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Showing posts with the label photography

Where the West Hasn't Vanished

Why didn't I read Mark Twain's "Roughing It" a long time ago? It is an enjoyable book, especially for a traveler in the American West.

Of course a modern reader will become envious of Twain. He crossed the West in an Overland Stagecoach when America was mostly empty. Those days are long gone...

...But not completely.  Today I crossed one of the few empty places that still exist in the McMansioned West. How marvelous!

Surprisingly there was a Verizon signal. I pretty much carry in my head a map of Verizon-spewing cell towers. There must be a new one out here. I still can't believe it.

Upon reaching the metropolis of Datil, NM, I made the classic mistake of asking a local where the new cell tower was. A question like that always draws a blank look from my victim. You'd think they would want to know.

Few things benefit an independent lifestyle like curiosity in knowing 'how things work' in the things that your life depends on. Cell towers aren't the only…

Wow Dude, This Was, Like, So Cool!

There was a time not so many generations ago when Americans actually made things for a living. Today we just shop for a living, either online or driving around in heavy traffic to stores. As hard as it is to believe, some people actually enjoy shopping.

For my part, I haven't had a wonderful experience shopping more than a couple times in my lifetime. I had one today.

It seemed like a good idea to put a metal dog tag on my new camera, since it is the most expensive camera I have ever owned. The machines that make these metal dog tags keep getting better. I made mine at Petsmart.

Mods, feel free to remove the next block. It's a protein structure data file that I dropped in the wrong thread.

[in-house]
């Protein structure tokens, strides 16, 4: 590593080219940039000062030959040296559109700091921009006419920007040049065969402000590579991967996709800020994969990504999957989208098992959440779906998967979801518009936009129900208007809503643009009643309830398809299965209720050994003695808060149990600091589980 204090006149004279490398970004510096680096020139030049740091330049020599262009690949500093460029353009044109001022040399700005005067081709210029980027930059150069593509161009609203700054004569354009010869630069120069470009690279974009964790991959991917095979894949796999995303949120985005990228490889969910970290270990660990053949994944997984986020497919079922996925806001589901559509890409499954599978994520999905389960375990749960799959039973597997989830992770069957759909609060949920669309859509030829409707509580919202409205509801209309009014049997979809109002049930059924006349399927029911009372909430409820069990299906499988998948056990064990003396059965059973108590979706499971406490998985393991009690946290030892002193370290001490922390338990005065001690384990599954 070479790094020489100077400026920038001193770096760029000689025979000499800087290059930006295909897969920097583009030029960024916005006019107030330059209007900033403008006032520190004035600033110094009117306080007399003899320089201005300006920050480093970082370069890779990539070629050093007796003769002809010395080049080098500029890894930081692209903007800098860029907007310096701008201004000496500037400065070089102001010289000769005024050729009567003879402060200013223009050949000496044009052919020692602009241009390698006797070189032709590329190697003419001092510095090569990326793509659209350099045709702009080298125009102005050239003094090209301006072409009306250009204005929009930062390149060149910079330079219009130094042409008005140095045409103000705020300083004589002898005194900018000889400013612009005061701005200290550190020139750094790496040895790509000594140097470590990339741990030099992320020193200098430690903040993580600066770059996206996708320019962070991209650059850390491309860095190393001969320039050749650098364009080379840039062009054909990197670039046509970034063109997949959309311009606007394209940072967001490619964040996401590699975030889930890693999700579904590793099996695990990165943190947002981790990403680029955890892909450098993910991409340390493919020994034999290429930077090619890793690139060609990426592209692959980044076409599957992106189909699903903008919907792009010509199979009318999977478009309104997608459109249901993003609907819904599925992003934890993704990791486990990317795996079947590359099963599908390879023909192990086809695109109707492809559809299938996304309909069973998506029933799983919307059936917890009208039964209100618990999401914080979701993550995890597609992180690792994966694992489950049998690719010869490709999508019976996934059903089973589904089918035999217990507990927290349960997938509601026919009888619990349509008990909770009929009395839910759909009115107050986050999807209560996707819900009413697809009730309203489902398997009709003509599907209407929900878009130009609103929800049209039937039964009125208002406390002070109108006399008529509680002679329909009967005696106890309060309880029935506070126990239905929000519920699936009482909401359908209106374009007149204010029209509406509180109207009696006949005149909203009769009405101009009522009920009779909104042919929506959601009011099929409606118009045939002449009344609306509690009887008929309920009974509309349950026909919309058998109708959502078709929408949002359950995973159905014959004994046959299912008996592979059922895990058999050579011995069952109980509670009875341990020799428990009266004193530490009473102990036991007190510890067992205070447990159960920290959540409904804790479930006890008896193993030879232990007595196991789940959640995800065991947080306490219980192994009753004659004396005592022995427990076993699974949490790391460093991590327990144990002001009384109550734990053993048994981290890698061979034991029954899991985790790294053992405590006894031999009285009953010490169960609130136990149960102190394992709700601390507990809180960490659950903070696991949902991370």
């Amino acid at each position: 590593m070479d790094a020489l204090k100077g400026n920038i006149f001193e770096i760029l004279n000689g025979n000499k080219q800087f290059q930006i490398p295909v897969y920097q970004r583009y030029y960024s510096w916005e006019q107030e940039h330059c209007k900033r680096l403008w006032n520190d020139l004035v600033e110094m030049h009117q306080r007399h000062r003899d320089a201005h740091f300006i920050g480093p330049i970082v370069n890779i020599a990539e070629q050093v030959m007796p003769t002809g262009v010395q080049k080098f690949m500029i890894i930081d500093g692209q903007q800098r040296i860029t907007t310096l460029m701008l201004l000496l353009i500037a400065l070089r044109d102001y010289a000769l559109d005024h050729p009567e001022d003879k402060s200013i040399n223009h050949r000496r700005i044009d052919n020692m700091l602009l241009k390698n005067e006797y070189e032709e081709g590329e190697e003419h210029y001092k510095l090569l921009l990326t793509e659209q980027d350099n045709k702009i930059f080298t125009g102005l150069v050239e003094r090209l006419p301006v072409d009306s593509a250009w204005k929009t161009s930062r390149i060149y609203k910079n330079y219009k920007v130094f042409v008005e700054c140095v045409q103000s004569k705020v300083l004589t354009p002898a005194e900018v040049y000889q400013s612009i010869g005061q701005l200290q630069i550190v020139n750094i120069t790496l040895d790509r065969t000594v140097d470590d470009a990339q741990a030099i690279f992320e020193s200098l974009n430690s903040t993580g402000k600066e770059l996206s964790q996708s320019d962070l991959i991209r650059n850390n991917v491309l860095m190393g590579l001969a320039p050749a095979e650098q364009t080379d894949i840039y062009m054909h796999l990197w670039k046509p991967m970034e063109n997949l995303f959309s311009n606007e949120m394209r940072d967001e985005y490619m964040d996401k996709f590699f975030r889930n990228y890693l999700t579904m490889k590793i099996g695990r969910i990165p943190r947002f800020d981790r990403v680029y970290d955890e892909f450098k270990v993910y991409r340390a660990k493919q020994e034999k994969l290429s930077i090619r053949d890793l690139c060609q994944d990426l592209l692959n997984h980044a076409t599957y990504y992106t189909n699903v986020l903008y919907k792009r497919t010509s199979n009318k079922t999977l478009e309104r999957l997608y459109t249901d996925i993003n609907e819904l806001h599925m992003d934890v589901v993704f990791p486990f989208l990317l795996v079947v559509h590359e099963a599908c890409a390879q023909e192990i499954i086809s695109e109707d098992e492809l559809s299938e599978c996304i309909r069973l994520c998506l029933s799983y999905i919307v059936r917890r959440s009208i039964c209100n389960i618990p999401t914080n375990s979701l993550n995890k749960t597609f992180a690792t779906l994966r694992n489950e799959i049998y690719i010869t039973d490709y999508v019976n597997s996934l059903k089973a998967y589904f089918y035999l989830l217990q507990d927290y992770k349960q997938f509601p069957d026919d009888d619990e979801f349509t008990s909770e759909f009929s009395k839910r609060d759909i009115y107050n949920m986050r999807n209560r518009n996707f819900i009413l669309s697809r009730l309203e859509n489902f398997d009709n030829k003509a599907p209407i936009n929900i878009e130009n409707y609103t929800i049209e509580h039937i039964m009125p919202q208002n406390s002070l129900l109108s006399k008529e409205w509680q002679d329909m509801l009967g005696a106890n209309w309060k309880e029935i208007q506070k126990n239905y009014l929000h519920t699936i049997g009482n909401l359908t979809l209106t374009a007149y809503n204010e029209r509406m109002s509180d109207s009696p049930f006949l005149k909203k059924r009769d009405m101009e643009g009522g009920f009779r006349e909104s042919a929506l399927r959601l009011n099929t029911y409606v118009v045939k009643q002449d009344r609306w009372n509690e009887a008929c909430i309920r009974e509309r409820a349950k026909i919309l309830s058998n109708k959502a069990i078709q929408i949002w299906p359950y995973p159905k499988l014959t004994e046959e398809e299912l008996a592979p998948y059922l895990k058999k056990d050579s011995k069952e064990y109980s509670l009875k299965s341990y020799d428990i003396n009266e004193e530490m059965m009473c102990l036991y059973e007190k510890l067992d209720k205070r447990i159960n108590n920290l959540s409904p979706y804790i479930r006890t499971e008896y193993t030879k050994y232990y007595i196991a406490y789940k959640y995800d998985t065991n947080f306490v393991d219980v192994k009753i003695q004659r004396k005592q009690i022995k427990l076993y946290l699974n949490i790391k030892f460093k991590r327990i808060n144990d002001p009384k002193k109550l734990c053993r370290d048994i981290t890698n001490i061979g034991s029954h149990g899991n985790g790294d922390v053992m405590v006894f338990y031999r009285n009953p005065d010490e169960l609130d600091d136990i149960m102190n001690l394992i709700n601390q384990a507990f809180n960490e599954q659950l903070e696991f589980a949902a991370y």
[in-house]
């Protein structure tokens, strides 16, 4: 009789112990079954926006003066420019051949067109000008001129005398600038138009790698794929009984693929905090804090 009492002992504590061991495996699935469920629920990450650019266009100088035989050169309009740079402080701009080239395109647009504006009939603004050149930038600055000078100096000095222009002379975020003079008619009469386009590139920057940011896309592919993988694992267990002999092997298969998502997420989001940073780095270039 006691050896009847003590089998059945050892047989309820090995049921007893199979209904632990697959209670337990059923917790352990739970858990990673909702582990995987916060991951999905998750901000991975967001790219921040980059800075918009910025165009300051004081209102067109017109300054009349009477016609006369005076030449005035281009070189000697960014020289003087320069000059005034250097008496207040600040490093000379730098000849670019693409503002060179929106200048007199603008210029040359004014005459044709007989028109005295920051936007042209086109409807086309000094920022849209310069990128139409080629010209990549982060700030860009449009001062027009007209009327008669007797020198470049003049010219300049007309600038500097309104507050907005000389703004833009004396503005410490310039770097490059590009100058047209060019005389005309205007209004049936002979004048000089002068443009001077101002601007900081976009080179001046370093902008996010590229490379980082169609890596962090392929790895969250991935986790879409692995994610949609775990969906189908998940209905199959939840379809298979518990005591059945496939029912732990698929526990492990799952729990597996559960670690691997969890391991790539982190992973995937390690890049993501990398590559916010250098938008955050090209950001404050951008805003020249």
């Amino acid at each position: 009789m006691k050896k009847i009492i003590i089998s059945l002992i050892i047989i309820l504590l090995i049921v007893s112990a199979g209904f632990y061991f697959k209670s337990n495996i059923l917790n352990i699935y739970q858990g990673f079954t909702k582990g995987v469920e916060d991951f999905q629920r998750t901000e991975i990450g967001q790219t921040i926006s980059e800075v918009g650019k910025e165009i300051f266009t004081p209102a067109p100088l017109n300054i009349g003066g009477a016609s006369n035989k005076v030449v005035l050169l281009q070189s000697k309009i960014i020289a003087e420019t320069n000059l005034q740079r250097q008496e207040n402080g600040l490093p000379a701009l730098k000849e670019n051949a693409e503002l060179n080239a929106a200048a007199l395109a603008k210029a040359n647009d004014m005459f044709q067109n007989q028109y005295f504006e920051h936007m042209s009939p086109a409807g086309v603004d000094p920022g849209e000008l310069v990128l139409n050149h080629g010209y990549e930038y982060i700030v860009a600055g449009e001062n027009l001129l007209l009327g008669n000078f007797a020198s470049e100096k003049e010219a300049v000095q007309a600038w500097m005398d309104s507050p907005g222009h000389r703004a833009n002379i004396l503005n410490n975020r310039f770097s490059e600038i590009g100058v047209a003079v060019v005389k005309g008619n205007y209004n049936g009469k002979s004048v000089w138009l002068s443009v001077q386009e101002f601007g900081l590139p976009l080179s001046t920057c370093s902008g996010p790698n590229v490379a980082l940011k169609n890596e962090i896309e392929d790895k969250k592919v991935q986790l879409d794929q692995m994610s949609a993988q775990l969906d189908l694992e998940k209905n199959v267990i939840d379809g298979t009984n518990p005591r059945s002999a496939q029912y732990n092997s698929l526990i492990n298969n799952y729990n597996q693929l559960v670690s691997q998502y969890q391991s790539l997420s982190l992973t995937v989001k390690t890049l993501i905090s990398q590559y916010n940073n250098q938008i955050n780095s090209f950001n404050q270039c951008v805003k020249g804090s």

Yes, it had a digital menu. Normally this would put me in an incendiary mood, but this menu was intelligently designed.

You just slide the tag into the machine in an unambiguous way, and watch the laser-scribing through a glass window. Fascinating and beautiful! It could even scribe on both sides of the tag, so there was enough room to say, "Text" and then my phone number. I asked the store employee …

Our Digital Menu-driven World

It has been quite an eye-opener to shop for cameras. It seems that if you hate on-screen menus as much as me, and you desire a rotary "mode dial" that allows you to select things like Aperture-priority shooting, you will soon be in the $400 price range.

I'll bet the mode dial itself only raises the manufacturing cost by a dollar or two. But the business model says,"Soak the bastard" if he thinks of himself as photographer enough to want manual control over the camera.

Sometimes the website won't even let you know whether there is a mode dial or not. It will make you dig through all their verbiage.

This has been educational. It reminded me of the frustration I usually feel when drowning in the digital menus of just about any gadget these days. Remember the first time I walked into a McDonald's that used an ordering-kiosk? I started mouthing off, right in the store.



But if you really want a scary thought, just imagine the "information console" in th…

Failing to Find a Camera with Aperture Control

Supposedly there are people in this modern world of ours who are "addicted" to internet shopping. I just don't understand...

I thought addictions were moral failings because they held you enslaved to short term pleasures, with the consequences of long term pain.

But internet shopping is not pleasurable, in the short term. Or any term.


How could Amazon bury you under so much useless information, while not putting the user's manual at the top of the screen, in a nice box that you could just click? Do they really think you want to read through all that florid (sales) prose, or read 647 reviews by people who have owned the camera for 3 days?

But, you say, I should be watching reviews on You Tube, instead of reading reviews. Gimme a break! Show me a You Tube reviewer whose idea of useful information consists of something more than, "Ya know, like, wow dude, this is another really coooool feature of this camera..." in every other sentence.